As Cork Simon prepares for a busy Christmas, Communications Manager Paul Sheehan has warned of the “huge demand” the cold snap has put on services.
Mr Sheehan said the emergency shelter was already packed before the cold weather kicked in and has in this past week seen 80 people staying each night, double the numbers that were sleeping at the shelter each night during the pandemic.
“It’s putting huge pressure on right across the system but everyone is rising to the challenge,” he said.
Speaking to The Echo, Mr Sheehan said that the most important thing during the cold snap is checking in on people on the streets, making sure they’re okay, that they do not need medical attention and that they know there is space for them at the shelter if they want to come indoors.
“We make sure that space is available for everybody,” he said.
Cork Simon’s outreach team is currently checking in on people around the city several times each day, making sure any of their needs are met.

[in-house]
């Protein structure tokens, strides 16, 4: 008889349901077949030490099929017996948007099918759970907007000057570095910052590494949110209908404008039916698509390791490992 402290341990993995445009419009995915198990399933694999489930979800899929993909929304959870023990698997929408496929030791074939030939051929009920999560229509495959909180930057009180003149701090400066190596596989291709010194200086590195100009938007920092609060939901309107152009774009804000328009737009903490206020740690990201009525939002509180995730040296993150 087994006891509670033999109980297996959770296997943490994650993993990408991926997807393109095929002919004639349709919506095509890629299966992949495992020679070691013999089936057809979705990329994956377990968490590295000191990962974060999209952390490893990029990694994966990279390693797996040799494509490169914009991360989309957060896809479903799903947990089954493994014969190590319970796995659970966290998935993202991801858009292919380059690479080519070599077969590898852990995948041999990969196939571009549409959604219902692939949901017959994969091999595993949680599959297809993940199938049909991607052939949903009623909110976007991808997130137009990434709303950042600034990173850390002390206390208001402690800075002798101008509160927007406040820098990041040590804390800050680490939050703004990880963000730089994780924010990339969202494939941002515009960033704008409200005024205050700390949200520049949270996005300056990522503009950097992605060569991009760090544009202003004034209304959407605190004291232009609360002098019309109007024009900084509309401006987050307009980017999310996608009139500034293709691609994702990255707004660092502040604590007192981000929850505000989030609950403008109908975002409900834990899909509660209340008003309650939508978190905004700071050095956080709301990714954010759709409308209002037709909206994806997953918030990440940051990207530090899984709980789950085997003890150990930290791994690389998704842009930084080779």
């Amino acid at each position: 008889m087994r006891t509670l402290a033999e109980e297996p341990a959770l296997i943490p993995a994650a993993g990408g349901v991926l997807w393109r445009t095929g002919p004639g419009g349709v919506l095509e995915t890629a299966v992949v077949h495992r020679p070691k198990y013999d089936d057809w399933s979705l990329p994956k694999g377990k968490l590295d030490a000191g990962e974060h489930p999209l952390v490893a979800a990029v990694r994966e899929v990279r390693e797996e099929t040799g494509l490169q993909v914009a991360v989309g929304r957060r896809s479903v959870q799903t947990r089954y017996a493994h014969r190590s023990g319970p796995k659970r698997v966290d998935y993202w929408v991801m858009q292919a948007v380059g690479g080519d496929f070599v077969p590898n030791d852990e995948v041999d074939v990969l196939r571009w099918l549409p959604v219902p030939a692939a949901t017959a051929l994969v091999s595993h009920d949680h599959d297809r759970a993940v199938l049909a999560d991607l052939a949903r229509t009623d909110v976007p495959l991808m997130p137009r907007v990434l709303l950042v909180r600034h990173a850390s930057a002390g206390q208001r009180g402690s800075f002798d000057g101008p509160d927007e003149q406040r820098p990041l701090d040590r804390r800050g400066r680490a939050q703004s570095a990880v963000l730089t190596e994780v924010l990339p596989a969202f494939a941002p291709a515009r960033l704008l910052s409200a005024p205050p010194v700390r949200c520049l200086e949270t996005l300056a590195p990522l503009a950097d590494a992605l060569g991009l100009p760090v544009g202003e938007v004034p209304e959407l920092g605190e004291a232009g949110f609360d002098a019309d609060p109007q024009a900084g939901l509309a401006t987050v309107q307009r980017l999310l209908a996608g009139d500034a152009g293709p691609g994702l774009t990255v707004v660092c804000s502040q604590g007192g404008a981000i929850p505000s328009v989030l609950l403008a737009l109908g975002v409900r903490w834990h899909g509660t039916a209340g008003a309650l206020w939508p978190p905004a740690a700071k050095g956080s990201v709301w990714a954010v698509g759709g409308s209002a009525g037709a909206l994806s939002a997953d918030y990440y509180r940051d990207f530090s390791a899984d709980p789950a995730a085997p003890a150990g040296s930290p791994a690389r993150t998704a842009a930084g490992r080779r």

Mr Sheehan said that the outreach team works out of its day service which usually opens at 9am in the morning for rough sleepers to come in and get a shower or breakfast, see the health team if they need to, meet a support worker if they need to or to get a change of clothes or dry out their sleeping bag.
He said that Cork has been “really good” at coming together to help those most in need, particularly at times like these.
“Everybody really does pull together and there’s a really good sense of we’re all in this together and we can all rise to the challenge together.” Looking ahead to the busy Christmas period, Mr Sheehan said that Christms dinner will be served on December 25 for those staying at the shelter, those sleeping rough and those who are now “well on their way to leaving homelessness behind but might be feeling particularly lonely or isolated” on Christmas Day.
“Christmas is usually busy and it’s particularly challenging for people who are staying in the shelter because they are disconnected from families and Christmas is such an emotional time and it is all about family and that can dwell on peoples’ minds quite a bit and have an impact on their wellbeing.
“It can be a challenging day but at least there’s somewhere for people to go and someone for people to talk to if they need to.”